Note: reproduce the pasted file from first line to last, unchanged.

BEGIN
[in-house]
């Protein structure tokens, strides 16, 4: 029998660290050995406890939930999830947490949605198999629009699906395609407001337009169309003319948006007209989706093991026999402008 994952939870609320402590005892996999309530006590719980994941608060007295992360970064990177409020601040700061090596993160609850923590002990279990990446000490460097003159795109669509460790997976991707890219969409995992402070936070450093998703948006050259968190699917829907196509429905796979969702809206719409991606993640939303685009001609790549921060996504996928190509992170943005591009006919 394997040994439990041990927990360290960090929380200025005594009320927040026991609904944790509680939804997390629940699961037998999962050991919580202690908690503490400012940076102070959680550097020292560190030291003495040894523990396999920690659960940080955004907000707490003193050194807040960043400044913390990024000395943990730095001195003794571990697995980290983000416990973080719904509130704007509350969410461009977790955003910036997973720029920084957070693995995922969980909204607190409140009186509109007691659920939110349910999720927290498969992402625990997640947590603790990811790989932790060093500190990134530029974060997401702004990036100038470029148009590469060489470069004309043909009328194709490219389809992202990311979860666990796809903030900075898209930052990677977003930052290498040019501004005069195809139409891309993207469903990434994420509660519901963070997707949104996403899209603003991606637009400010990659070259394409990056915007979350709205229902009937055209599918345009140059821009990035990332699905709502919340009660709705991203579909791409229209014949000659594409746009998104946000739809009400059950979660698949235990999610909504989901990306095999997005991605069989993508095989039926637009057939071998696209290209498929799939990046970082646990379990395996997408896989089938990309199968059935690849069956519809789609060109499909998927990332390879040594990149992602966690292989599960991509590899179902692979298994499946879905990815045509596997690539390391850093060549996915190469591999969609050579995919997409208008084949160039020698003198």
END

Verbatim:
[in-house]
């Protein structure tokens, strides 16, 4: 029998660290050995406890939930999830947490949605198999629009699906395609407001337009169309003319948006007209989706093991026999402008 994952939870609320402590005892996999309530006590719980994941608060007295992360970064990177409020601040700061090596993160609850923590002990279990990446000490460097003159795109669509460790997976991707890219969409995992402070936070450093998703948006050259968190699917829907196509429905796979969702809206719409991606993640939303685009001609790549921060996504996928190509992170943005591009006919 394997040994439990041990927990360290960090929380200025005594009320927040026991609904944790509680939804997390629940699961037998999962050991919580202690908690503490400012940076102070959680550097020292560190030291003495040894523990396999920690659960940080955004907000707490003193050194807040960043400044913390990024000395943990730095001195003794571990697995980290983000416990973080719904509130704007509350969410461009977790955003910036997973720029920084957070693995995922969980909204607190409140009186509109007691659920939110349910999720927290498969992402625990997640947590603790990811790989932790060093500190990134530029974060997401702004990036100038470029148009590469060489470069004309043909009328194709490219389809992202990311979860666990796809903030900075898209930052990677977003930052290498040019501004005069195809139409891309993207469903990434994420509660519901963070997707949104996403899209603003991606637009400010990659070259394409990056915007979350709205229902009937055209599918345009140059821009990035990332699905709502919340009660709705991203579909791409229209014949000659594409746009998104946000739809009400059950979660698949235990999610909504989901990306095999997005991605069989993508095989039926637009057939071998696209290209498929799939990046970082646990379990395996997408896989089938990309199968059935690849069956519809789609060109499909998927990332390879040594990149992602966690292989599960991509590899179902692979298994499946879905990815045509596997690539390391850093060549996915190469591999969609050579995919997409208008084949160039020698003198």